April 5th, 2017
NASA astronaut Peggy Whitson’s stay aboard the International Space Station has been by three months through Expedition 52, adding to her already record-breaking mission.
Instead of returning to Earth in June 2017 with the Soyuz MS-03 capsule she launched in along side Russian cosmonaut Oleg Novitsky and European Space Agency astronaut Thomas Pesquet, 57-year-old Whitson will remain aboard the ISS and fly home in September 2017 with the crew of Soyuz MS-04, which will have a vacant seat.
“This is great news,” Whitson said. “I love being up here. Living and working aboard the space station is where I feel like I make the greatest contribution, so I am constantly trying to squeeze every drop out of my time here. Having three more months to squeeze is just what I would wish for.”
Soyuz MS-04, which will launch Russia’s Fyodor Yurchikhin and NASA’s Jack Fischer, will have a vacant seat because of Russia’s decision to the size of its ISS crews from three to two. This is in a bid to save money on Progress resupply launches until the long-delayed is launched. That is expected sometime in 2018 at the earliest.
According to NASA, Whitson’s extra time in orbit will ensure a full complement of six astronauts on board the station and increase the amount of time available for astronauts to conduct experiments.
“Peggy’s skill and experience makes her an incredible asset aboard the space station,” said Kirk Shireman, NASA’s International Space Station Program Manager. “By extending the stay of one of NASA’s most veteran astronauts, our research, our technology development, our commercial and our international partner communities will all benefit.”
Whitson is on her third long-duration stay aboard the ISS. She flew as part of and in 2002 and 2007 respectively. Those two missions gave her 377 days of spaceflight experience.
She has been in space since Nov. 17, 2016, for Expedition 50. On April 24, 2017, she will break retired astronaut Jeff William’s record of in space – the most for any American.
With the three-month extension to September 2017, she will accumulate at least 663 days of total spaceflight time. This will put her in a solid seventh place behind retired cosmonaut , who spent some 679 days aboard the Mir space station over two long-duration missions in 1988 and 1994.
The person with the most cumulative days in space is Gennady Padalka at . He is scheduled to launch to the space station again in September 2018 aboard . At the end of that six-month flight, he will become the first person to cross 1000 days in orbit.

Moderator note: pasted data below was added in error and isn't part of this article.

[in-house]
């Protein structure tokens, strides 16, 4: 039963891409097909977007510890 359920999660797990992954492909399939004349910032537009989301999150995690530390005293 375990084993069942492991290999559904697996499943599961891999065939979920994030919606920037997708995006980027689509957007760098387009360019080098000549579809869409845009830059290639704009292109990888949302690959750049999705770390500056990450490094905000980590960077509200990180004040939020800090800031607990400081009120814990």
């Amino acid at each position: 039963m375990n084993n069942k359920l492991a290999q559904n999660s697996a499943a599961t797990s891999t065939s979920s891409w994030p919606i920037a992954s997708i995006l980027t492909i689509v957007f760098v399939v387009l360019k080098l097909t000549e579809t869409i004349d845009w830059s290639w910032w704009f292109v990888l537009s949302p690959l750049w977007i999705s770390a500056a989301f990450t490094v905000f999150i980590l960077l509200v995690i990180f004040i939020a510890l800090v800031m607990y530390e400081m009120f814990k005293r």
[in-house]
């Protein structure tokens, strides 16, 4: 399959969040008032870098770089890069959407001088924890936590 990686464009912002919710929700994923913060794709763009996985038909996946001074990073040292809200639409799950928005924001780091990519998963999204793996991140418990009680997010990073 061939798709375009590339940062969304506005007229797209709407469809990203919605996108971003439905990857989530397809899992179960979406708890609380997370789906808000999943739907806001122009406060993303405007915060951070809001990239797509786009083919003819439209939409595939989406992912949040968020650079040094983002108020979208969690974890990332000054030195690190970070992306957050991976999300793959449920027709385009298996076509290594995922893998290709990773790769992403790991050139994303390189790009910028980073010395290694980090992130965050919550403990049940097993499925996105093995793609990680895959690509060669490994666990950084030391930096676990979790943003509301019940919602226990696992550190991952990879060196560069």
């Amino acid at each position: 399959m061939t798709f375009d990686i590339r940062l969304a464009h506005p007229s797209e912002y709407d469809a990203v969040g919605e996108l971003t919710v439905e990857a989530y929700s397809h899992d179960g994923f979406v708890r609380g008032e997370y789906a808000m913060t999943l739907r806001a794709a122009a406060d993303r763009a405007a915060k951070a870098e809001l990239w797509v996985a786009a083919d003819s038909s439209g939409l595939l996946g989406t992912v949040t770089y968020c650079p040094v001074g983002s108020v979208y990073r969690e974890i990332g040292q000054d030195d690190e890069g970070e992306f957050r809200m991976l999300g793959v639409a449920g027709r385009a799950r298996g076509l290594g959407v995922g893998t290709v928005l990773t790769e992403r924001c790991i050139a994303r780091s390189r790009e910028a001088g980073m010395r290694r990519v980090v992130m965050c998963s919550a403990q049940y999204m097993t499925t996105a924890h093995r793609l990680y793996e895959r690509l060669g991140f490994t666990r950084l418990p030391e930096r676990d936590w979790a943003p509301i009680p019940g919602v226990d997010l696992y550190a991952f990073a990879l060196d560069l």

Whitson’s extended flight will mean her current stay should last at least 287 days. This will make it the longest single spaceflight by a woman, surpassing the 200 days set by ESA’s Samantha Cristoforetti.
Just recently, Whitson broke the record for the by a woman, beating Sunita Williams’ seven EVA’s by one for a total of 53 hours, 22 minutes outside the station.
That record is set to grow by about six more hours in late April when Whitson leads EVA-42. If that spacewalk goes as planned, it should put her in third place for the most spacewalking time, behind retired astronaut Michael Lopez-Alegria’s 67 hours, 40 minutes.
The person with the most spacewalking time is retired cosmonaut Anatoly Solovyev at 82 hours, 22 minutes of experience.
On April 10, the crew of Soyuz MS-02 will leave the outpost. That includes Russian cosmonauts Sergey Ryzhikov and Andrei Borisenko, and NASA astronaut Shane Kimbrough, who is the commander of Expedition 50.
Kimbrough will hand over command of the ISS to Whitson the day before he leaves, making her the first woman to command the orbiting lab twice. Expedition 50 will switch over to Expedition 51 as soon as Soyuz MS-02 undocks from the Poisk module.
Derek Richardson is a student studying mass media with an emphasis in contemporary journalism at Washburn University in Topeka, Kansas. He is currently the managing editor of the student run newspaper, the Washburn Review. He also writes a blog, called Orbital Velocity, about the space station.
His passion for space ignited when he watched space shuttle Discovery leap to space on Oct. 29, 1998. He saw his first in-person launch on July 8, 2011 when the space shuttle launched for the final time. Today, this fervor has accelerated toward orbit and shows no signs of slowing down. After dabbling in math and engineering courses in college, he soon realized that his true calling was communicating to others about space exploration and spreading that passion.